I have to say that I love Audible.com! And listening to the actual author read her words brings such a depth and breadth to the story that you just don't find anywhere else. This was one of the first stories that I could not put down. I listened to this from start to finish, I wanted to know what was going to happen next. The author holds you spellbound from one chapter to the next, weaving you seamlessly through the lives of her characters, so you forget where one ends and another begins. Very richly told. Would recommend to all as a cautionary tale of the perils of the "perfect romance".
I enjoy literary fiction with character depth and psychological exploration. I am in my 50s, work in psychology, and love the outdoors.
Once again, Joshilyn Jackson has written an interesting tale of Southern women. What I particularly liked about this one was Ms. Jackson's development of a the love/hate, push pull of an abusive relationship and the strength it takes to move on. While writing about a very difficult subject matter. Jackson manages to bring in enough mystery with a little fantasy (the gypsy) to lighten up the darkness of the protagonist's experience. In this "Chick Book", the reader gets to watch a young woman find her strength while uncovering how her family history has influenced her choices. Plus, there is a faithful dog in the story keeping company with our heroine throughout her many adventures. I really enjoyed this book.
Rating scale: 5=Loved it, 4=Liked it, 3=Ok, 2=Disappointed, 1=Hated it. I look for well developed characters, compelling stories.
Perhaps because of the very dark subject matter, this was not quite as enjoyable as previous Jackson books. In the first half there was the familiar edgy southern sass that I so love from this author, but as Rose Mae hits the road and reaches California, the charm is quickly diminished. Jackson's narration suffers as she tries to voice Rose Mae's mother's affected non-southern accent. The mother's character is less well developed, and is not very sympathetic, which is problematic considering the pivotal role she plays in Rose Mae's own development. The violence she has experienced makes this somewhat understandable, but difficult to warm up to. Still, the story is compelling and has a ring of authenticity regarding the family violence. Just not as strong a recommendation as her other books in my opinion.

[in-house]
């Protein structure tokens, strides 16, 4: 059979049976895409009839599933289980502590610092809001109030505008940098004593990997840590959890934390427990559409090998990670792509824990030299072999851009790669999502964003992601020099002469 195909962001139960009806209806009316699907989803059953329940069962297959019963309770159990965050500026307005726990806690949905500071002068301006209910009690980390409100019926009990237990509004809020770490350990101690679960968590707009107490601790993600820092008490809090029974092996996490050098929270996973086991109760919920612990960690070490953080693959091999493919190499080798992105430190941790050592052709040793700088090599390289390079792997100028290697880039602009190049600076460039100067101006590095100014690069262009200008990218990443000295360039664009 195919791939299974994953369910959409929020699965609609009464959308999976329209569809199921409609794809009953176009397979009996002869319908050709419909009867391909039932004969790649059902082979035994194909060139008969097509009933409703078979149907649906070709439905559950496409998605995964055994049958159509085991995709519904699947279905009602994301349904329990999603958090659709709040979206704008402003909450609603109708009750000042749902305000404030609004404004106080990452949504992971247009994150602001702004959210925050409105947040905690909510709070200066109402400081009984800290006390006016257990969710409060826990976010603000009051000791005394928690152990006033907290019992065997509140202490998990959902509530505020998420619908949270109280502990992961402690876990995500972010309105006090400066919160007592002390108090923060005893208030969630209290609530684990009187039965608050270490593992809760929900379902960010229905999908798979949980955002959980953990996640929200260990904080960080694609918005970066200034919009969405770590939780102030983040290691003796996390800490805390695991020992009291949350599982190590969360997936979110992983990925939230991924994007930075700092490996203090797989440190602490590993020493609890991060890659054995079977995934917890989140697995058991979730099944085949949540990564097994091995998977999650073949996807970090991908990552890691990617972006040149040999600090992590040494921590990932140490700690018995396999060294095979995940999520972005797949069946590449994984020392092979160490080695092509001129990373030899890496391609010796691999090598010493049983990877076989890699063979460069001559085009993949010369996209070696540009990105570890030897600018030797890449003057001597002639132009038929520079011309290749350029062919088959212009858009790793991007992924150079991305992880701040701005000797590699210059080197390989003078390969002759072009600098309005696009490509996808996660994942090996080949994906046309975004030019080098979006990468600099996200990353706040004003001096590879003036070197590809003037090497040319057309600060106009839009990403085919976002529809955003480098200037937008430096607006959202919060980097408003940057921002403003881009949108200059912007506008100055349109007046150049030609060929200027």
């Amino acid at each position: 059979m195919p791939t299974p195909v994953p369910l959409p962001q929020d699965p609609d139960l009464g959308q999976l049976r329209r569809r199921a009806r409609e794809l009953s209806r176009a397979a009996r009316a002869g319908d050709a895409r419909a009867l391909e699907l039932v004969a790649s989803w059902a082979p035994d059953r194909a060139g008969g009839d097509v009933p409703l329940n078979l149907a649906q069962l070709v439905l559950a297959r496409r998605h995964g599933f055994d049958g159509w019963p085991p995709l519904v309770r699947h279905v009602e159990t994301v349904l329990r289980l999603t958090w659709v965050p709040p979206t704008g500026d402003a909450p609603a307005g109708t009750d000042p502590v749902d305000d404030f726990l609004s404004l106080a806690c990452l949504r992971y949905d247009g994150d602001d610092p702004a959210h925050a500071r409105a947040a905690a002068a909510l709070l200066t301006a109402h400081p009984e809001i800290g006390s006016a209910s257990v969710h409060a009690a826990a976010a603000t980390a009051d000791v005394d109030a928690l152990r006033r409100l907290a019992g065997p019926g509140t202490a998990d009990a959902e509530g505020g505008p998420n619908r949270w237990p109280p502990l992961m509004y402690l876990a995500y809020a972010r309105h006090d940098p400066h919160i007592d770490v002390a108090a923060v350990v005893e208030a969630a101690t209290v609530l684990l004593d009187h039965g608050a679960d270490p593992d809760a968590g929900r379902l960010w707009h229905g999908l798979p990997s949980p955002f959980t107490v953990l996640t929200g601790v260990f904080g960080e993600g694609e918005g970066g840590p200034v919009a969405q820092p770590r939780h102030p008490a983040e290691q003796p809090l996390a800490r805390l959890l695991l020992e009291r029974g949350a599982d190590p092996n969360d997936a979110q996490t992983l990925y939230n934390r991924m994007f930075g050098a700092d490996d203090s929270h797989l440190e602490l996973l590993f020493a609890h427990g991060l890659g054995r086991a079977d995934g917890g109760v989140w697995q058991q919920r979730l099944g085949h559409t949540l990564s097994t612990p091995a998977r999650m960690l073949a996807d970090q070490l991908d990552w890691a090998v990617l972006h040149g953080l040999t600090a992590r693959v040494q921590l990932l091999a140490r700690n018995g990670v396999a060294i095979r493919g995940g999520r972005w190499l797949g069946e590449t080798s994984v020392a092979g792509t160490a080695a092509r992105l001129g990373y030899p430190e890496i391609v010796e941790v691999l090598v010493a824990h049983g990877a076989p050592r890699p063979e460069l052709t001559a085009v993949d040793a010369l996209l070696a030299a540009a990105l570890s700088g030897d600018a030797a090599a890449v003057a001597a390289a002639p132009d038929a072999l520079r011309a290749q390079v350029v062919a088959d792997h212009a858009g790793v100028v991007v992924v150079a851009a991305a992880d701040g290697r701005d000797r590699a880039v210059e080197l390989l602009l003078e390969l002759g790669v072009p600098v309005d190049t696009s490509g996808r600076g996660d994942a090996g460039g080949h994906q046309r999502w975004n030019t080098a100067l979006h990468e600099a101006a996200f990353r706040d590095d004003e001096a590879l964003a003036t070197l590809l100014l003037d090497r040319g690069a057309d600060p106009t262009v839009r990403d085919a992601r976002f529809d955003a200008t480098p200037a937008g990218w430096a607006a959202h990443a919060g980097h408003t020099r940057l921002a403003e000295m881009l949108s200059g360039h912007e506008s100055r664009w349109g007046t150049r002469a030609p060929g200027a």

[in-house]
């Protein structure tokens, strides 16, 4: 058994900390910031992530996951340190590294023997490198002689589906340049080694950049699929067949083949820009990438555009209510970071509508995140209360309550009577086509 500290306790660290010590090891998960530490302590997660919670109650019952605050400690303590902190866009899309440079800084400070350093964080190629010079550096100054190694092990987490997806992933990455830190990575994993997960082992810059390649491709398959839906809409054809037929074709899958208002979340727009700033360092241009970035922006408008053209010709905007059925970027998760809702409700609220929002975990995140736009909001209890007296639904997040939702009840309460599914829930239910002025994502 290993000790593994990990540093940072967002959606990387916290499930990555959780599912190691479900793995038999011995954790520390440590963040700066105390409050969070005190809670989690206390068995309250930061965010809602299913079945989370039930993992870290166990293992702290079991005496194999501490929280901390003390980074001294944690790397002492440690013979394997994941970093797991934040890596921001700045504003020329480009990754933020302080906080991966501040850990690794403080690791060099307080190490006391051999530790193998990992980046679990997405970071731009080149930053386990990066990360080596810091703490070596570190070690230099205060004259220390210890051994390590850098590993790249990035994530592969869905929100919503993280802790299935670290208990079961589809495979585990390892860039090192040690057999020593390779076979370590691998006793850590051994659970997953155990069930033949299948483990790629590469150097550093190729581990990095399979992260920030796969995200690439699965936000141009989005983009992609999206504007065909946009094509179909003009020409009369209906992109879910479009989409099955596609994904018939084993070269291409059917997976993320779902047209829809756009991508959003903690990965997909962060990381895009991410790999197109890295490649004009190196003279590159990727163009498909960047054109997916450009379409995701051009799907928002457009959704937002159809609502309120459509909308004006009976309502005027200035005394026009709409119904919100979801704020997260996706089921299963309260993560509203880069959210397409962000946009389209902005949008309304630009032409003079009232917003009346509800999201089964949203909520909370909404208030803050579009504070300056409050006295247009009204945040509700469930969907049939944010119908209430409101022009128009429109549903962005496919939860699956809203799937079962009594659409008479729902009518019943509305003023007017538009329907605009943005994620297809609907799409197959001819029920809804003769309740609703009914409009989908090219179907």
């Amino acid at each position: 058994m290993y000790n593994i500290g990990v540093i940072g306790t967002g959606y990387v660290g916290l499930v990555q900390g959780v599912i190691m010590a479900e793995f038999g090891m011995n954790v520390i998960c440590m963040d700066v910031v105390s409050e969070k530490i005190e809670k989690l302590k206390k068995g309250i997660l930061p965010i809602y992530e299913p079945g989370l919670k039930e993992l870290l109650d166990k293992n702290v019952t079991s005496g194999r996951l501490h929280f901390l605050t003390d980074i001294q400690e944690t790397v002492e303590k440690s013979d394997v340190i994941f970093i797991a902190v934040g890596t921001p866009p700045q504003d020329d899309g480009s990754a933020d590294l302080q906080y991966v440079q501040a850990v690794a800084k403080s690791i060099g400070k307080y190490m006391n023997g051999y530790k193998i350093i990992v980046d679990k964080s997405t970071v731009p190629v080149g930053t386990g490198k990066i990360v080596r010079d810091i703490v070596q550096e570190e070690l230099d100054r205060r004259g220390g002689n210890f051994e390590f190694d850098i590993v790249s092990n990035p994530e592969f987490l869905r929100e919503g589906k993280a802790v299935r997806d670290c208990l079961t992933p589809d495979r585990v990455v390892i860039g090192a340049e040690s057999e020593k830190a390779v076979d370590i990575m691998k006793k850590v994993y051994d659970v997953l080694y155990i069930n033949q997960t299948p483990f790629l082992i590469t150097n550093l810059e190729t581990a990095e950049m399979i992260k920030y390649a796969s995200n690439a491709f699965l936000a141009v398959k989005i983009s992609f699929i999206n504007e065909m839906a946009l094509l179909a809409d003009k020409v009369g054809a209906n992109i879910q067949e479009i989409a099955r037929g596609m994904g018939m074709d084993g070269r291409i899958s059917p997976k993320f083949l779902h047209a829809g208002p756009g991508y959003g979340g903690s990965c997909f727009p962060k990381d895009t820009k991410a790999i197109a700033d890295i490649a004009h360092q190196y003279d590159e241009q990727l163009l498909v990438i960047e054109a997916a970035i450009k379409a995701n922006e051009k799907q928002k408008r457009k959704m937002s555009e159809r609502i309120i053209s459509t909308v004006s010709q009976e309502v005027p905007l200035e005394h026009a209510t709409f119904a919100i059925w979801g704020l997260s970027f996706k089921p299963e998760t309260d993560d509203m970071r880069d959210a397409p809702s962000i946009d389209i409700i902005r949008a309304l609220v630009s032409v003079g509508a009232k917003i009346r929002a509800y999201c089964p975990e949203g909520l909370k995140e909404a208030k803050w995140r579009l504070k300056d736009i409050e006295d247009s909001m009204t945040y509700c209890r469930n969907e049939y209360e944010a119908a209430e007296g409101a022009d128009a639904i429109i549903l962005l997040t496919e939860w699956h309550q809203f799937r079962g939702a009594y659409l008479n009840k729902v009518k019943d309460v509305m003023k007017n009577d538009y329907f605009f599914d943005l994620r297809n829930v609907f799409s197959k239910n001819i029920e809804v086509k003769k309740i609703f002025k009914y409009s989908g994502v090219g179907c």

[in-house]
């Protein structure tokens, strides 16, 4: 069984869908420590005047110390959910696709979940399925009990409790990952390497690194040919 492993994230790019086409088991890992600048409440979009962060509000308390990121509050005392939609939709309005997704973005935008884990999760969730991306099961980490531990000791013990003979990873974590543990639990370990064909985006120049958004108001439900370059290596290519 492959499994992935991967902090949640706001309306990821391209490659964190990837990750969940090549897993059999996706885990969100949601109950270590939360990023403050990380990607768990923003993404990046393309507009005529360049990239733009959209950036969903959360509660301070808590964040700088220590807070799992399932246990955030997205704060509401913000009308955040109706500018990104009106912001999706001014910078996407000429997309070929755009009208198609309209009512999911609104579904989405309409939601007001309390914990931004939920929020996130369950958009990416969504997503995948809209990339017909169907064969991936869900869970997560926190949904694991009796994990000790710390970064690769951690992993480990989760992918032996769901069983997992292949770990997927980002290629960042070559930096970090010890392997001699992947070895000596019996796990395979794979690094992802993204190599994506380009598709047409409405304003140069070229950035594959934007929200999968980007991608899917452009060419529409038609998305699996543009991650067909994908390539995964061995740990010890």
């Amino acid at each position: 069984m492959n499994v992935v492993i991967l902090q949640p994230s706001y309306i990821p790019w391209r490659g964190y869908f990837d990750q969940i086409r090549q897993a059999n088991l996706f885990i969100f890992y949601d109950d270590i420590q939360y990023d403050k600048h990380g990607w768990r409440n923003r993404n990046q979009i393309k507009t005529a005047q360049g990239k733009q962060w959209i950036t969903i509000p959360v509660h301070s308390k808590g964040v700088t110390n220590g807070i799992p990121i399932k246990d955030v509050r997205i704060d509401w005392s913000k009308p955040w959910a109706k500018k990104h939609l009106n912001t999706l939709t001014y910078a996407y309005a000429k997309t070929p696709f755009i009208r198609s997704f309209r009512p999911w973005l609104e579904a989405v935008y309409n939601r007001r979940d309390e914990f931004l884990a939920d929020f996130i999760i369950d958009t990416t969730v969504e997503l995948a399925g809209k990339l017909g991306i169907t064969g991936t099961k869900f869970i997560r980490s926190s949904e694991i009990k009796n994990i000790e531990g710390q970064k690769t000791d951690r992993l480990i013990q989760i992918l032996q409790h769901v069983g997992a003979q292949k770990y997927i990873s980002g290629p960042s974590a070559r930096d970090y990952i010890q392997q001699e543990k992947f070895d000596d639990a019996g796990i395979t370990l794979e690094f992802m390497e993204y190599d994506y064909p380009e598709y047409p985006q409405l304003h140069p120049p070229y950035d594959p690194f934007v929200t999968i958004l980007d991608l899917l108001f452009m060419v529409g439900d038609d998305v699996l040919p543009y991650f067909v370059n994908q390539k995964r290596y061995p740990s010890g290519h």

Brief Description: Ro Grandee is the sweet-looking, dutiful wife of Tom Grandee, living in Amarillo, Texas in a tiny house the color of toothpaste. If you met her, you might think it odd that Ro wears long sleeves in summer. But how else can a wife hide the bruises that her husband’s been giving her? So when Ro is told by a gypsy that she must choose between her life or Tom’s life, her long-buried “true” self (Rose Mae Lolley) surfaces and attempts to shoot Tom dead. But things don’t quite go as planned, and Rose Mae realizes she needs to find another way out.
My Thoughts: This is a book that I think I liked more because I listened to it on audio. Much of the appeal for me was listening to Joshilyn Jackson’s narration. She has this cute Southern voice that just made the book come alive for me. The way she phrased things and her inflections at particular times was very entertaining, and certain details (like the toothpaste color of the house) stuck with me in a way I don’t think they would have had I physically read the book. However, upon assessing the book with a little bit of distance, I do think it is a bit unbelievable in terms of the plot. I’m willing to overlook that, though, because I enjoyed the narration so much. I do plan on listening to Gods Of Alabama, the precursor to this book, as it apparently answers the question of what happened to Jim Beverly.
At first I was hesitant to select this book because of its subject matter--domestic violence. However, the story is beautifully written and exquisitely well read by the author. Several times, I wanted to pick up the phone to quote a particularly brilliant line or two to my daughters. Joshilyn Jackson surprises me with every new book. I loved the characters and hated to come to the end.